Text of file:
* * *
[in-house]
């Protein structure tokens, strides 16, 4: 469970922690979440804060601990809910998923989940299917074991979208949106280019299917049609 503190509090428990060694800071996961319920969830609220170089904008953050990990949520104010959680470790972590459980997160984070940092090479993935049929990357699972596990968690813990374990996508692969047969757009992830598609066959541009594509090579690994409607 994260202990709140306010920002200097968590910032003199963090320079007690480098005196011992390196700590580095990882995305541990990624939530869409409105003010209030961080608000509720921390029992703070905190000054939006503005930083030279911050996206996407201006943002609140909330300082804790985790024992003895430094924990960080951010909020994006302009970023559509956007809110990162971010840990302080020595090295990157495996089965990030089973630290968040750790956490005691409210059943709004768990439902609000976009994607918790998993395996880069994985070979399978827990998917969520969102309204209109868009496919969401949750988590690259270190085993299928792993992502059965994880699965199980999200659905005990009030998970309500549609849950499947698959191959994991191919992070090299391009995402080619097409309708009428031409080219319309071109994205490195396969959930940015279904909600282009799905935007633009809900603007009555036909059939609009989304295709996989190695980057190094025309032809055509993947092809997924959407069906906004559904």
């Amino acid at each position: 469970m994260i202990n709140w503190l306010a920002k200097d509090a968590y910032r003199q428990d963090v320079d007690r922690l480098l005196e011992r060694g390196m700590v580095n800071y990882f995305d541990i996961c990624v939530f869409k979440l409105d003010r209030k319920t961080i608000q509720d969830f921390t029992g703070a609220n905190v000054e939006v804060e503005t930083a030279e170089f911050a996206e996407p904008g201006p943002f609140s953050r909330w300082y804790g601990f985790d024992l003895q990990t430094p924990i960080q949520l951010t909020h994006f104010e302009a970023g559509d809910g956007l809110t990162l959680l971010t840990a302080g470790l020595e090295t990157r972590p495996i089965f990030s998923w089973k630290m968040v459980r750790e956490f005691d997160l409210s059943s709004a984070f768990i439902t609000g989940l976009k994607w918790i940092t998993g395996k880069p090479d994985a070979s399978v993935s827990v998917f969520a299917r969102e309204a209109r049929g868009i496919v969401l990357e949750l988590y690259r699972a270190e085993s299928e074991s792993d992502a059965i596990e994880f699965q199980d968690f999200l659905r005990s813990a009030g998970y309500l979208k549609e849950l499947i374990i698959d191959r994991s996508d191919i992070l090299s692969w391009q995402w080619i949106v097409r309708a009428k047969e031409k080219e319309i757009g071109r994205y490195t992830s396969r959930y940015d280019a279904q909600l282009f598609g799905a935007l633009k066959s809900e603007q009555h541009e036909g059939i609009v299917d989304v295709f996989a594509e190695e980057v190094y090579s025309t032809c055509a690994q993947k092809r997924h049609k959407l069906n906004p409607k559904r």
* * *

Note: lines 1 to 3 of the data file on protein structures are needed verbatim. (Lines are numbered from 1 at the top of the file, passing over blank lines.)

[in-house]
């Protein structure tokens, strides 16, 4: 469970922690979440804060601990809910998923989940299917074991979208949106280019299917049609 503190509090428990060694800071996961319920969830609220170089904008953050990990949520104010959680470790972590459980997160984070940092090479993935049929990357699972596990968690813990374990996508692969047969757009992830598609066959541009594509090579690994409607 994260202990709140306010920002200097968590910032003199963090320079007690480098005196011992390196700590580095990882995305541990990624939530869409409105003010209030961080608000509720921390029992703070905190000054939006503005930083030279911050996206996407201006943002609140909330300082804790985790024992003895430094924990960080951010909020994006302009970023559509956007809110990162971010840990302080020595090295990157495996089965990030089973630290968040750790956490005691409210059943709004768990439902609000976009994607918790998993395996880069994985070979399978827990998917969520969102309204209109868009496919969401949750988590690259270190085993299928792993992502059965994880699965199980999200659905005990009030998970309500549609849950499947698959191959994991191919992070090299391009995402080619097409309708009428031409080219319309071109994205490195396969959930940015279904909600282009799905935007633009809900603007009555036909059939609009989304295709996989190695980057190094025309032809055509993947092809997924959407069906906004559904």
């Amino acid at each position: 469970m994260i202990n709140w503190l306010a920002k200097d509090a968590y910032r003199q428990d963090v320079d007690r922690l480098l005196e011992r060694g390196m700590v580095n800071y990882f995305d541990i996961c990624v939530f869409k979440l409105d003010r209030k319920t961080i608000q509720d969830f921390t029992g703070a609220n905190v000054e939006v804060e503005t930083a030279e170089f911050a996206e996407p904008g201006p943002f609140s953050r909330w300082y804790g601990f985790d024992l003895q990990t430094p924990i960080q949520l951010t909020h994006f104010e302009a970023g559509d809910g956007l809110t990162l959680l971010t840990a302080g470790l020595e090295t990157r972590p495996i089965f990030s998923w089973k630290m968040v459980r750790e956490f005691d997160l409210s059943s709004a984070f768990i439902t609000g989940l976009k994607w918790i940092t998993g395996k880069p090479d994985a070979s399978v993935s827990v998917f969520a299917r969102e309204a209109r049929g868009i496919v969401l990357e949750l988590y690259r699972a270190e085993s299928e074991s792993d992502a059965i596990e994880f699965q199980d968690f999200l659905r005990s813990a009030g998970y309500l979208k549609e849950l499947i374990i698959d191959r994991s996508d191919i992070l090299s692969w391009q995402w080619i949106v097409r309708a009428k047969e031409k080219e319309i757009g071109r994205y490195t992830s396969r959930y940015d280019a279904q909600l282009f598609g799905a935007l633009k066959s809900e603007q009555h541009e036909g059939i609009v299917d989304v295709f996989a594509e190695e980057v190094y090579s025309t032809c055509a690994q993947k092809r997924h049609k959407l069906n906004p409607k559904r």